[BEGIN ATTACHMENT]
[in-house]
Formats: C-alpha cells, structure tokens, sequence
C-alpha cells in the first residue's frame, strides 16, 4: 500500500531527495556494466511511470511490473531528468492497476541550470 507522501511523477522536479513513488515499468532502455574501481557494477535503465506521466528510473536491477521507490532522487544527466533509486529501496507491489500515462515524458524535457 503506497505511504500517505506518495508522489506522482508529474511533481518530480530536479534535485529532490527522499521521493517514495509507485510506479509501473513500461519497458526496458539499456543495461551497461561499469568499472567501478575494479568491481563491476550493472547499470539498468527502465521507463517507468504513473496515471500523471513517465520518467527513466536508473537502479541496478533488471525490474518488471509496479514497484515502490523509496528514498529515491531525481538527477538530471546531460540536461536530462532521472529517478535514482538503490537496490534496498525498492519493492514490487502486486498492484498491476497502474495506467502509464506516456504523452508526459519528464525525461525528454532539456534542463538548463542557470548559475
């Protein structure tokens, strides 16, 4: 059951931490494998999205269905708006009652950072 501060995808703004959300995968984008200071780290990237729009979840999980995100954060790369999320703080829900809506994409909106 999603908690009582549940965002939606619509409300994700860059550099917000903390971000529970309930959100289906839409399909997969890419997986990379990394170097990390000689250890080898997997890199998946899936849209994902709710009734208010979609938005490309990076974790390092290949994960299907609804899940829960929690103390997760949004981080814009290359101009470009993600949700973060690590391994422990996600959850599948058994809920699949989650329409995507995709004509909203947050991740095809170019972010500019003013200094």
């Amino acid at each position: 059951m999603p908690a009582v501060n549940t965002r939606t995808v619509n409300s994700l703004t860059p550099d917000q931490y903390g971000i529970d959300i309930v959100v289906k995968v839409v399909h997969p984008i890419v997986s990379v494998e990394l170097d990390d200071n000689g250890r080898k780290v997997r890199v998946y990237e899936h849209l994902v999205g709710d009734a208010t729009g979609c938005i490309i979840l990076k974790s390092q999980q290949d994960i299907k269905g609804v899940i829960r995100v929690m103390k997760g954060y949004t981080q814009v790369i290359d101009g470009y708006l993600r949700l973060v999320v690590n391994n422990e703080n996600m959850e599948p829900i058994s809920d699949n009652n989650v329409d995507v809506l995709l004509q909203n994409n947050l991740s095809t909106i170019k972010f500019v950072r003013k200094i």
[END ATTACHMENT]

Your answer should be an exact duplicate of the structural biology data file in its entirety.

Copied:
[in-house]
Formats: C-alpha cells, structure tokens, sequence
C-alpha cells in the first residue's frame, strides 16, 4: 500500500531527495556494466511511470511490473531528468492497476541550470 507522501511523477522536479513513488515499468532502455574501481557494477535503465506521466528510473536491477521507490532522487544527466533509486529501496507491489500515462515524458524535457 503506497505511504500517505506518495508522489506522482508529474511533481518530480530536479534535485529532490527522499521521493517514495509507485510506479509501473513500461519497458526496458539499456543495461551497461561499469568499472567501478575494479568491481563491476550493472547499470539498468527502465521507463517507468504513473496515471500523471513517465520518467527513466536508473537502479541496478533488471525490474518488471509496479514497484515502490523509496528514498529515491531525481538527477538530471546531460540536461536530462532521472529517478535514482538503490537496490534496498525498492519493492514490487502486486498492484498491476497502474495506467502509464506516456504523452508526459519528464525525461525528454532539456534542463538548463542557470548559475
């Protein structure tokens, strides 16, 4: 059951931490494998999205269905708006009652950072 501060995808703004959300995968984008200071780290990237729009979840999980995100954060790369999320703080829900809506994409909106 999603908690009582549940965002939606619509409300994700860059550099917000903390971000529970309930959100289906839409399909997969890419997986990379990394170097990390000689250890080898997997890199998946899936849209994902709710009734208010979609938005490309990076974790390092290949994960299907609804899940829960929690103390997760949004981080814009290359101009470009993600949700973060690590391994422990996600959850599948058994809920699949989650329409995507995709004509909203947050991740095809170019972010500019003013200094």
């Amino acid at each position: 059951m999603p908690a009582v501060n549940t965002r939606t995808v619509n409300s994700l703004t860059p550099d917000q931490y903390g971000i529970d959300i309930v959100v289906k995968v839409v399909h997969p984008i890419v997986s990379v494998e990394l170097d990390d200071n000689g250890r080898k780290v997997r890199v998946y990237e899936h849209l994902v999205g709710d009734a208010t729009g979609c938005i490309i979840l990076k974790s390092q999980q290949d994960i299907k269905g609804v899940i829960r995100v929690m103390k997760g954060y949004t981080q814009v790369i290359d101009g470009y708006l993600r949700l973060v999320v690590n391994n422990e703080n996600m959850e599948p829900i058994s809920d699949n009652n989650v329409d995507v809506l995709l004509q909203n994409n947050l991740s095809t909106i170019k972010f500019v950072r003013k200094i």